In the second section of Akayama DanJay: Blind Faith, Jay is pretty blunt about what he represents in Akayama’s cosmic plan. Then that cosmic plan hits the fan.
In English-classes everywhere, there’s much discussion about what authors meant with a book. Two readers can disagree with each other (and even the author), which effectively means that each reader has their own private edition. Like blind men describing an elephant based only on the portions they can touch, we interpret stories from our own perspectives, and can never really share them.
I want readers to be painfully aware of this when they read Akayama DanJay and this sequel. The books morph from scene to scene, and scenes impact each other in ambiguous ways, so no two readers should agree on what I’m actually saying. I’d like this to encourage readers to pour over and argue about the texts like holy-books even though the stories are explicitly secular, which should, in turn, make readers reinterpret actual holy-books and their own relationship to the universe.
In Akayama DanJay, Dan’s dad argues that all texts, even texts from authoritative sources like science and religion, are empty of inherent meaning, but that that very emptiness unites us in exactly the way science and religion often claim to. Then he jumps out a window and dies. This leads Dan to frustration with Leo, who cites his own supposedly-wealthy-but-actually-absent father when he demands a station above reality, beyond consequences for his actions.
How is the reader meant to interpret this? If Dan’s dad is to be believed, it’s got no inherent meaning, so we should jump out windows to get it over with. But Jay’s understanding of emptiness lets him save mankind from itself. That’s my attempt to turn the lack of a message into a message about coping with the lack of a message. From where I’m standing, the book says “everything is empty, especially this book about people who interpret emptiness in different ways and where those interpretations lead them, wink wink, nudge nudge.” This puts the reader in a hard place, deciding how they react to the emptiness presented, because that emptiness doesn’t go away when they put the book down.
But anyone can interpret Akayama DanJay in any way they choose, and my argument is that ALL those interpretations are all equally empty. So, for maximum pretentiousness, I want this sequel to make readers reinterpret the first book, resulting in a deeper, more detailed outlook. I don’t really care what that outlook is. I just want readers to be unsettled as their point-of-view shifts underneath them. That shifting point-of-view demonstrates the real message, the emptiness of all messages, and therefore the importance of unconditional compassion.
In DanJay Blinks, Jay loses his staring contest with Anihilato. The only difference between this alternate universe and the original universe is a single coin-flip, so both universes seem “valid” or “plausible” in the context of the fiction. In the last book, Jay’s sacrifice worked. In this book, it didn’t. We’re left to ask, “what do we do when our compassion isn’t unconditional enough?”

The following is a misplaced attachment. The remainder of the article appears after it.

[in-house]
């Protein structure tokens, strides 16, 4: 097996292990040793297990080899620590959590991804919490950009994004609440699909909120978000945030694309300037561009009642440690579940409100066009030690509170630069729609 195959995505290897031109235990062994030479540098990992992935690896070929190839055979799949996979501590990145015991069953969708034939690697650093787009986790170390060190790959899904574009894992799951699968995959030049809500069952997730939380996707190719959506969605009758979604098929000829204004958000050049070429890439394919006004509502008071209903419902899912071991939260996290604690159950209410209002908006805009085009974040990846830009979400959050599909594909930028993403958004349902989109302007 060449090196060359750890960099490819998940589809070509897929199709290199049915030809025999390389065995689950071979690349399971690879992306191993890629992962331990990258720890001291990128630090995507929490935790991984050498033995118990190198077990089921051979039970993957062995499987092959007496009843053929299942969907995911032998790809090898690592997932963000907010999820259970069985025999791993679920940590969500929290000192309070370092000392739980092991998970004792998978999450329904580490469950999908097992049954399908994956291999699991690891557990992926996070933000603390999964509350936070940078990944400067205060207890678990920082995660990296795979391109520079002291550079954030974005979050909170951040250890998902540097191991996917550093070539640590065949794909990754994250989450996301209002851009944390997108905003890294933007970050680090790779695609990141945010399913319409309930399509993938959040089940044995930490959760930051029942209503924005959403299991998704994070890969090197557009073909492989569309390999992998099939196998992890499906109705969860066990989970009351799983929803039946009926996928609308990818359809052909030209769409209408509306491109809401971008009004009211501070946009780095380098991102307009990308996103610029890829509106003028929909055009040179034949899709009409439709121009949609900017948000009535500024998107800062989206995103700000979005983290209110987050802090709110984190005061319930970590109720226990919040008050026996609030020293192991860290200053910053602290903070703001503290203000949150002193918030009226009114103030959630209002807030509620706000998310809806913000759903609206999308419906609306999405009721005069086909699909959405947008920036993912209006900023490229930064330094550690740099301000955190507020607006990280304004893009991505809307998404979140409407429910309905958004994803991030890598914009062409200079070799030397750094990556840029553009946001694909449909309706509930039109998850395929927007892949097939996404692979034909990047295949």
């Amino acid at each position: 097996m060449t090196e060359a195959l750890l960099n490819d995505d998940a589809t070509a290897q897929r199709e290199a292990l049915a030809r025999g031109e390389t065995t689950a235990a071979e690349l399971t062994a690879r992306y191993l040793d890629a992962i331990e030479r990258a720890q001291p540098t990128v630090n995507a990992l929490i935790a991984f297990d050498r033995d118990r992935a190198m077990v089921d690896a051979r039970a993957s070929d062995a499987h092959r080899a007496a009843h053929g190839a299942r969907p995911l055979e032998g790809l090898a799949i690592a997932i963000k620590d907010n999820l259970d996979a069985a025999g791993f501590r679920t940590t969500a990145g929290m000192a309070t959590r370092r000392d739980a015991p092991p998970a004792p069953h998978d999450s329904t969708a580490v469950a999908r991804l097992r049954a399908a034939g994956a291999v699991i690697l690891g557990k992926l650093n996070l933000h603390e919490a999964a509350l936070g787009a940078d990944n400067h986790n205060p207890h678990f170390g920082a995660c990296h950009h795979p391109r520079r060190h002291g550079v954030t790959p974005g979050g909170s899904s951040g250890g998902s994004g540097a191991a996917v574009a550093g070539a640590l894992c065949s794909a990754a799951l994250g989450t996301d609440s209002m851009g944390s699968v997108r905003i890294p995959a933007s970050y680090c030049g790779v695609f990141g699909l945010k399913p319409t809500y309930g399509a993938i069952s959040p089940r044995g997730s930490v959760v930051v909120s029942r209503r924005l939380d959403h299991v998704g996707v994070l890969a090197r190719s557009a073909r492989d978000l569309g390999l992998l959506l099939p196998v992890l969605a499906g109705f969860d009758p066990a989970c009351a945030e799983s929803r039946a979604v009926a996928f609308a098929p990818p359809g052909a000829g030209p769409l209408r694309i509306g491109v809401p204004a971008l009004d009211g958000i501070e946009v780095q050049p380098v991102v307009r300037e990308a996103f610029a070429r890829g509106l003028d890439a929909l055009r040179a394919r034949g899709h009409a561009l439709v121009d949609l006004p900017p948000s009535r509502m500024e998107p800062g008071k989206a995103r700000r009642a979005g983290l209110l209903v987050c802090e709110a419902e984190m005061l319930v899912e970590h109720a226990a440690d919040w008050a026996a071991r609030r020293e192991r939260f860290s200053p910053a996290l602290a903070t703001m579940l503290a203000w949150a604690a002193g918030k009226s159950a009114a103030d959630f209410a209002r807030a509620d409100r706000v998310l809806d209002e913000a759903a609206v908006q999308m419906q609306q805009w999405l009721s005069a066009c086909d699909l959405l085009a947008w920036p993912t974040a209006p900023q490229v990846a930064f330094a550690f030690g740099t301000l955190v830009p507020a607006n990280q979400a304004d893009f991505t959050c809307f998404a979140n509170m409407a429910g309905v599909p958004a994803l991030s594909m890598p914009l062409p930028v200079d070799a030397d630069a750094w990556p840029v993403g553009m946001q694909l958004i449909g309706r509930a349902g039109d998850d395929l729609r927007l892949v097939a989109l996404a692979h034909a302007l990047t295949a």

I couldn’t have written this version of events first. Jay is only allowed to lose in this sequel because readers of the first book have already seen him win. They’ve gotten the message: love is good, yada yada. With the message across, I can knock it down to show it was empty the whole time. If love is really good, the emptiness won’t keep it down for long. When Jay explains his role in the cosmic plan, then bungles it, he’s showing the imagery he represents is empty. Over the course of this sequel he’ll prove that the emptiness only empowers the imagery, corroborating the first book from a fresh perspective.
Likewise, Faith is blinded. In 1678’s The Pilgrim’s Progress, Christian allegory is spelled out with obviously-labeled characters like “Mr. Worldly Wiseman” and “Mr. Legality.” In this secular book which steals and violates religious imagery, I want to provide such obvious labels but twist them around so readers have to argue about what they really mean. What does it mean for the character Faith to be blind?
Well, in the last book, I wouldn’t say Faith had faith. She told Anihilato to “fuck off” and was happy to leave it behind in the desert. Rather, Faith is faith, and other characters have her. Beatrice obviously “has” Faith. Dan “has” Faith sometimes, but sometimes loses her. Dan wants to be with Beatrice, but his only way to her is through Faith. Anihilato tried to “have” faith by grabbing her, but she slips through fingers. Faith doesn’t work like that.
So, in coming chapters, Faith’s blindness will test other characters as much as it tests her. What will it mean to “have” Faith when she can’t see if you’re her friend or a giant worm-monster?
We’ll find out soon enough. Remember, I’m just making it up as I go. Chances are I’ll change every word of these early chapters eventually.
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